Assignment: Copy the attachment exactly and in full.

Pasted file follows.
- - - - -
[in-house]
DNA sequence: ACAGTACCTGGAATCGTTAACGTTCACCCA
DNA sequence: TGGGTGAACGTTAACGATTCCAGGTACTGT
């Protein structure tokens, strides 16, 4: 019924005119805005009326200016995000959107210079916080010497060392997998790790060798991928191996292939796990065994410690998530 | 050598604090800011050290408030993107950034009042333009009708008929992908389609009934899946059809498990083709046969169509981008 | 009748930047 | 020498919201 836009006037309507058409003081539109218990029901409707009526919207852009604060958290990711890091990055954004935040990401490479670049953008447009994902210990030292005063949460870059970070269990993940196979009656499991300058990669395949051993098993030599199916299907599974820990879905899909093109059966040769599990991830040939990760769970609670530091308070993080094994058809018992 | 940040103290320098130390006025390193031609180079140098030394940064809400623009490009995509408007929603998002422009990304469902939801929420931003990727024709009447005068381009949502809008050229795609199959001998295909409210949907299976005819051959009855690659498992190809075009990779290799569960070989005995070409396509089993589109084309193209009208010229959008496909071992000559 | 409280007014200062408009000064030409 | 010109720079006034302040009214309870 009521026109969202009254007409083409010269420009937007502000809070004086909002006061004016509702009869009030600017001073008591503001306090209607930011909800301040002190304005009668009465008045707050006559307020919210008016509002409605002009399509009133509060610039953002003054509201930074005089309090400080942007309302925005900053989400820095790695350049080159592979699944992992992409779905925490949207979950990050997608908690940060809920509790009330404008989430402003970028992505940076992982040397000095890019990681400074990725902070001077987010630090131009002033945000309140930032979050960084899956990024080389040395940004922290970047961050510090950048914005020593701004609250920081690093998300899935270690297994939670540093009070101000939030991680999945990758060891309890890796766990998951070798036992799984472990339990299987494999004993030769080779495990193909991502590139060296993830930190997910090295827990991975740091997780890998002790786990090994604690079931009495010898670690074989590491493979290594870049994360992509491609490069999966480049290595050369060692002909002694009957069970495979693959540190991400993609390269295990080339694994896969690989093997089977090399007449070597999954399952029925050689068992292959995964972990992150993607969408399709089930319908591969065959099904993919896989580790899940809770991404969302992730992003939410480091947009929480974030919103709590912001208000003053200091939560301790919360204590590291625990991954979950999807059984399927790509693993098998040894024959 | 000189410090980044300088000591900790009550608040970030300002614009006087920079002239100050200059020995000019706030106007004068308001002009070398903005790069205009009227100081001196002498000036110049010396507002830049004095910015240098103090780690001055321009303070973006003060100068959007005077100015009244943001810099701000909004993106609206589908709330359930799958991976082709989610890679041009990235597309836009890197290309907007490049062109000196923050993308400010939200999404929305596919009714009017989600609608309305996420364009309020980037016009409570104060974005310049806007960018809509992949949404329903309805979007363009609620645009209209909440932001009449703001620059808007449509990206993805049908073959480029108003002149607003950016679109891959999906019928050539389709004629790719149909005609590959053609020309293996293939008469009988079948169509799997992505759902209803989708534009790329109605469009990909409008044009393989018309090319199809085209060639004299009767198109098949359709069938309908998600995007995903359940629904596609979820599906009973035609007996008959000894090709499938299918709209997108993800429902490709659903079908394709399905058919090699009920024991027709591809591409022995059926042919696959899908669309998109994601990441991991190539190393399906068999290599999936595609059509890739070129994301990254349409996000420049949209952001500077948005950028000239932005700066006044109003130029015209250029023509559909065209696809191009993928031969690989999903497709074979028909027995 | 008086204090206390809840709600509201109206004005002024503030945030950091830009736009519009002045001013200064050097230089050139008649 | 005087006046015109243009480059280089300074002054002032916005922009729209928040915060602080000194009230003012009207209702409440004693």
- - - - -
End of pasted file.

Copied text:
[in-house]
DNA sequence: ACAGTACCTGGAATCGTTAACGTTCACCCA
DNA sequence: TGGGTGAACGTTAACGATTCCAGGTACTGT
């Protein structure tokens, strides 16, 4: 019924005119805005009326200016995000959107210079916080010497060392997998790790060798991928191996292939796990065994410690998530 | 050598604090800011050290408030993107950034009042333009009708008929992908389609009934899946059809498990083709046969169509981008 | 009748930047 | 020498919201 836009006037309507058409003081539109218990029901409707009526919207852009604060958290990711890091990055954004935040990401490479670049953008447009994902210990030292005063949460870059970070269990993940196979009656499991300058990669395949051993098993030599199916299907599974820990879905899909093109059966040769599990991830040939990760769970609670530091308070993080094994058809018992 | 940040103290320098130390006025390193031609180079140098030394940064809400623009490009995509408007929603998002422009990304469902939801929420931003990727024709009447005068381009949502809008050229795609199959001998295909409210949907299976005819051959009855690659498992190809075009990779290799569960070989005995070409396509089993589109084309193209009208010229959008496909071992000559 | 409280007014200062408009000064030409 | 010109720079006034302040009214309870 009521026109969202009254007409083409010269420009937007502000809070004086909002006061004016509702009869009030600017001073008591503001306090209607930011909800301040002190304005009668009465008045707050006559307020919210008016509002409605002009399509009133509060610039953002003054509201930074005089309090400080942007309302925005900053989400820095790695350049080159592979699944992992992409779905925490949207979950990050997608908690940060809920509790009330404008989430402003970028992505940076992982040397000095890019990681400074990725902070001077987010630090131009002033945000309140930032979050960084899956990024080389040395940004922290970047961050510090950048914005020593701004609250920081690093998300899935270690297994939670540093009070101000939030991680999945990758060891309890890796766990998951070798036992799984472990339990299987494999004993030769080779495990193909991502590139060296993830930190997910090295827990991975740091997780890998002790786990090994604690079931009495010898670690074989590491493979290594870049994360992509491609490069999966480049290595050369060692002909002694009957069970495979693959540190991400993609390269295990080339694994896969690989093997089977090399007449070597999954399952029925050689068992292959995964972990992150993607969408399709089930319908591969065959099904993919896989580790899940809770991404969302992730992003939410480091947009929480974030919103709590912001208000003053200091939560301790919360204590590291625990991954979950999807059984399927790509693993098998040894024959 | 000189410090980044300088000591900790009550608040970030300002614009006087920079002239100050200059020995000019706030106007004068308001002009070398903005790069205009009227100081001196002498000036110049010396507002830049004095910015240098103090780690001055321009303070973006003060100068959007005077100015009244943001810099701000909004993106609206589908709330359930799958991976082709989610890679041009990235597309836009890197290309907007490049062109000196923050993308400010939200999404929305596919009714009017989600609608309305996420364009309020980037016009409570104060974005310049806007960018809509992949949404329903309805979007363009609620645009209209909440932001009449703001620059808007449509990206993805049908073959480029108003002149607003950016679109891959999906019928050539389709004629790719149909005609590959053609020309293996293939008469009988079948169509799997992505759902209803989708534009790329109605469009990909409008044009393989018309090319199809085209060639004299009767198109098949359709069938309908998600995007995903359940629904596609979820599906009973035609007996008959000894090709499938299918709209997108993800429902490709659903079908394709399905058919090699009920024991027709591809591409022995059926042919696959899908669309998109994601990441991991190539190393399906068999290599999936595609059509890739070129994301990254349409996000420049949209952001500077948005950028000239932005700066006044109003130029015209250029023509559909065209696809191009993928031969690989999903497709074979028909027995 | 008086204090206390809840709600509201109206004005002024503030945030950091830009736009519009002045001013200064050097230089050139008649 | 005087006046015109243009480059280089300074002054002032916005922009729209928040915060602080000194009230003012009207209702409440004693």